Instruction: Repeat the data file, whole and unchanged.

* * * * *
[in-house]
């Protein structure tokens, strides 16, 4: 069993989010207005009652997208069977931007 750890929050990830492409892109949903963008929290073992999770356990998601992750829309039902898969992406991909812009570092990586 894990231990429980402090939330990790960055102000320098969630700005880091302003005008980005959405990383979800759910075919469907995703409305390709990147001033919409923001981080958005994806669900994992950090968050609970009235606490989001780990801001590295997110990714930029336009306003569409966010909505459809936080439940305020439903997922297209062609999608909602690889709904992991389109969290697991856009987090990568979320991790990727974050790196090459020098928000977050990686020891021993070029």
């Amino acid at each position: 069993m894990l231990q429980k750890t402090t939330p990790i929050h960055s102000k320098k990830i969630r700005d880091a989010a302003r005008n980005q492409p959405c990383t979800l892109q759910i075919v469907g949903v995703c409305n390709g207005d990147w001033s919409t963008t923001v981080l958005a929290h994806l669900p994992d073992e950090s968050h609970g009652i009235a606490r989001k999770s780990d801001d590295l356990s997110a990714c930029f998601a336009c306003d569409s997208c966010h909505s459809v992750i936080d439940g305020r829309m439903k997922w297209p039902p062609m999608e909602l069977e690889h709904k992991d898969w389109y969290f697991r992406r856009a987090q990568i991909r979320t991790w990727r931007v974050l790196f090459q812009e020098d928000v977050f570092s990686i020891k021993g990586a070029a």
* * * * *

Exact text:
[in-house]
């Protein structure tokens, strides 16, 4: 069993989010207005009652997208069977931007 750890929050990830492409892109949903963008929290073992999770356990998601992750829309039902898969992406991909812009570092990586 894990231990429980402090939330990790960055102000320098969630700005880091302003005008980005959405990383979800759910075919469907995703409305390709990147001033919409923001981080958005994806669900994992950090968050609970009235606490989001780990801001590295997110990714930029336009306003569409966010909505459809936080439940305020439903997922297209062609999608909602690889709904992991389109969290697991856009987090990568979320991790990727974050790196090459020098928000977050990686020891021993070029």
């Amino acid at each position: 069993m894990l231990q429980k750890t402090t939330p990790i929050h960055s102000k320098k990830i969630r700005d880091a989010a302003r005008n980005q492409p959405c990383t979800l892109q759910i075919v469907g949903v995703c409305n390709g207005d990147w001033s919409t963008t923001v981080l958005a929290h994806l669900p994992d073992e950090s968050h609970g009652i009235a606490r989001k999770s780990d801001d590295l356990s997110a990714c930029f998601a336009c306003d569409s997208c966010h909505s459809v992750i936080d439940g305020r829309m439903k997922w297209p039902p062609m999608e909602l069977e690889h709904k992991d898969w389109y969290f697991r992406r856009a987090q990568i991909r979320t991790w990727r931007v974050l790196f090459q812009e020098d928000v977050f570092s990686i020891k021993g990586a070029a």